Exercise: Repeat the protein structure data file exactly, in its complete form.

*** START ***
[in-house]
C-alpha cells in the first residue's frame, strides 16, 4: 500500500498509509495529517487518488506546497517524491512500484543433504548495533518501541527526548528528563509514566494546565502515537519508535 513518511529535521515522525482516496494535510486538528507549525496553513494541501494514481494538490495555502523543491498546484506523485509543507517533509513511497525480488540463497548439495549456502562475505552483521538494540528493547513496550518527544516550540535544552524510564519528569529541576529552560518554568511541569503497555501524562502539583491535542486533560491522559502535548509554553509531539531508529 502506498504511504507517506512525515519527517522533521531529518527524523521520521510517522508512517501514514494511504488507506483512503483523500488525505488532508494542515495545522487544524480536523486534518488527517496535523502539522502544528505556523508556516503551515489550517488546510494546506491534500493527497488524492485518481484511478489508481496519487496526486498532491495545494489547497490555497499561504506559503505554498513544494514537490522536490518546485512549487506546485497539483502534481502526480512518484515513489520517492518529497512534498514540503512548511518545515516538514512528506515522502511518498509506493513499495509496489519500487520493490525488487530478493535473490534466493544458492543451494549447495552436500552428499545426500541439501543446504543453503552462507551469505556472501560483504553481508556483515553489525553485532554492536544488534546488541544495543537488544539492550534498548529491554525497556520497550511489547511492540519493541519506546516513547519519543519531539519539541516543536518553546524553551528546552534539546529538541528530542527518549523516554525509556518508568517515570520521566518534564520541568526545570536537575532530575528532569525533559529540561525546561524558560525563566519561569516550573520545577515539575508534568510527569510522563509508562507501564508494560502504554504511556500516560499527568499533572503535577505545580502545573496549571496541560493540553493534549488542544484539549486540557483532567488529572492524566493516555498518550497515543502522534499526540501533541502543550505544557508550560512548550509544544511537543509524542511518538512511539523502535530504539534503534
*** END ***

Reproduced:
[in-house]
C-alpha cells in the first residue's frame, strides 16, 4: 500500500498509509495529517487518488506546497517524491512500484543433504548495533518501541527526548528528563509514566494546565502515537519508535 513518511529535521515522525482516496494535510486538528507549525496553513494541501494514481494538490495555502523543491498546484506523485509543507517533509513511497525480488540463497548439495549456502562475505552483521538494540528493547513496550518527544516550540535544552524510564519528569529541576529552560518554568511541569503497555501524562502539583491535542486533560491522559502535548509554553509531539531508529 502506498504511504507517506512525515519527517522533521531529518527524523521520521510517522508512517501514514494511504488507506483512503483523500488525505488532508494542515495545522487544524480536523486534518488527517496535523502539522502544528505556523508556516503551515489550517488546510494546506491534500493527497488524492485518481484511478489508481496519487496526486498532491495545494489547497490555497499561504506559503505554498513544494514537490522536490518546485512549487506546485497539483502534481502526480512518484515513489520517492518529497512534498514540503512548511518545515516538514512528506515522502511518498509506493513499495509496489519500487520493490525488487530478493535473490534466493544458492543451494549447495552436500552428499545426500541439501543446504543453503552462507551469505556472501560483504553481508556483515553489525553485532554492536544488534546488541544495543537488544539492550534498548529491554525497556520497550511489547511492540519493541519506546516513547519519543519531539519539541516543536518553546524553551528546552534539546529538541528530542527518549523516554525509556518508568517515570520521566518534564520541568526545570536537575532530575528532569525533559529540561525546561524558560525563566519561569516550573520545577515539575508534568510527569510522563509508562507501564508494560502504554504511556500516560499527568499533572503535577505545580502545573496549571496541560493540553493534549488542544484539549486540557483532567488529572492524566493516555498518550497515543502522534499526540501533541502543550505544557508550560512548550509544544511537543509524542511518538512511539523502535530504539534503534